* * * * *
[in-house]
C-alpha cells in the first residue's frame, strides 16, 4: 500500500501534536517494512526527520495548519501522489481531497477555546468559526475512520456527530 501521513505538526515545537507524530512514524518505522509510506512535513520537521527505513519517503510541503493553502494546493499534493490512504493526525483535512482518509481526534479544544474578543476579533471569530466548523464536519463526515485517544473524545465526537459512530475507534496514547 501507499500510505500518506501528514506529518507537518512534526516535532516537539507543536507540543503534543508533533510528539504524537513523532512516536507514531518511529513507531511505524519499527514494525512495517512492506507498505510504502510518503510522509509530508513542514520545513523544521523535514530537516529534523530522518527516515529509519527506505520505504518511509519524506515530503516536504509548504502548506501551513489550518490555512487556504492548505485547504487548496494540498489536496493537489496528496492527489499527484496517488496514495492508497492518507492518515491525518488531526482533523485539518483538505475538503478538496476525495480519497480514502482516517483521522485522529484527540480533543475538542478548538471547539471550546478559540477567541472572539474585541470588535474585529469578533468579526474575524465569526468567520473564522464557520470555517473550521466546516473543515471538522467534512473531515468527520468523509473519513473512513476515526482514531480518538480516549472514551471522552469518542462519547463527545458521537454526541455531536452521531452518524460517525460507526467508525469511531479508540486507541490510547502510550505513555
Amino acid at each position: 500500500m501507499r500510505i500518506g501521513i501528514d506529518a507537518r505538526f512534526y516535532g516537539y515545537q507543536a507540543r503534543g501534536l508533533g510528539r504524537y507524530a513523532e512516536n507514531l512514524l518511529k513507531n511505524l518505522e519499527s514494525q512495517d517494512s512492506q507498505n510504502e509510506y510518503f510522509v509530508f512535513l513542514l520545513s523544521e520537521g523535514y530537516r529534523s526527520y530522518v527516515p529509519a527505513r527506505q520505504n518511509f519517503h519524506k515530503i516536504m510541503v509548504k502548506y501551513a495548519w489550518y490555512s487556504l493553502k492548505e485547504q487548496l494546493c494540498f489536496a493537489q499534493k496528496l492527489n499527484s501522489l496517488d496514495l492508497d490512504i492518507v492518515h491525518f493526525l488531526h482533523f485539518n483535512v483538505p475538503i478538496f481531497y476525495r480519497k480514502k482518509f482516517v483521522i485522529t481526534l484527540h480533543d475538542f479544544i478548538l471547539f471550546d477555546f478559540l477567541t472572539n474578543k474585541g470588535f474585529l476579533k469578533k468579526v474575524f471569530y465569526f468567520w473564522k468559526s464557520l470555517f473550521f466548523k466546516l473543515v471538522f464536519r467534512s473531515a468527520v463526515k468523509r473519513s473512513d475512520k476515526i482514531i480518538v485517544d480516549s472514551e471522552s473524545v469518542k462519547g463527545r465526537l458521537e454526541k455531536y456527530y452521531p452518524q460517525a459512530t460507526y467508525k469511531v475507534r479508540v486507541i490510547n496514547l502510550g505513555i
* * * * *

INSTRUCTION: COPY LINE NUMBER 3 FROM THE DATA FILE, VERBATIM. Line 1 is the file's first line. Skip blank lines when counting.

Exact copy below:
Amino acid at each position: 500500500m501507499r500510505i500518506g501521513i501528514d506529518a507537518r505538526f512534526y516535532g516537539y515545537q507543536a507540543r503534543g501534536l508533533g510528539r504524537y507524530a513523532e512516536n507514531l512514524l518511529k513507531n511505524l518505522e519499527s514494525q512495517d517494512s512492506q507498505n510504502e509510506y510518503f510522509v509530508f512535513l513542514l520545513s523544521e520537521g523535514y530537516r529534523s526527520y530522518v527516515p529509519a527505513r527506505q520505504n518511509f519517503h519524506k515530503i516536504m510541503v509548504k502548506y501551513a495548519w489550518y490555512s487556504l493553502k492548505e485547504q487548496l494546493c494540498f489536496a493537489q499534493k496528496l492527489n499527484s501522489l496517488d496514495l492508497d490512504i492518507v492518515h491525518f493526525l488531526h482533523f485539518n483535512v483538505p475538503i478538496f481531497y476525495r480519497k480514502k482518509f482516517v483521522i485522529t481526534l484527540h480533543d475538542f479544544i478548538l471547539f471550546d477555546f478559540l477567541t472572539n474578543k474585541g470588535f474585529l476579533k469578533k468579526v474575524f471569530y465569526f468567520w473564522k468559526s464557520l470555517f473550521f466548523k466546516l473543515v471538522f464536519r467534512s473531515a468527520v463526515k468523509r473519513s473512513d475512520k476515526i482514531i480518538v485517544d480516549s472514551e471522552s473524545v469518542k462519547g463527545r465526537l458521537e454526541k455531536y456527530y452521531p452518524q460517525a459512530t460507526y467508525k469511531v475507534r479508540v486507541i490510547n496514547l502510550g505513555i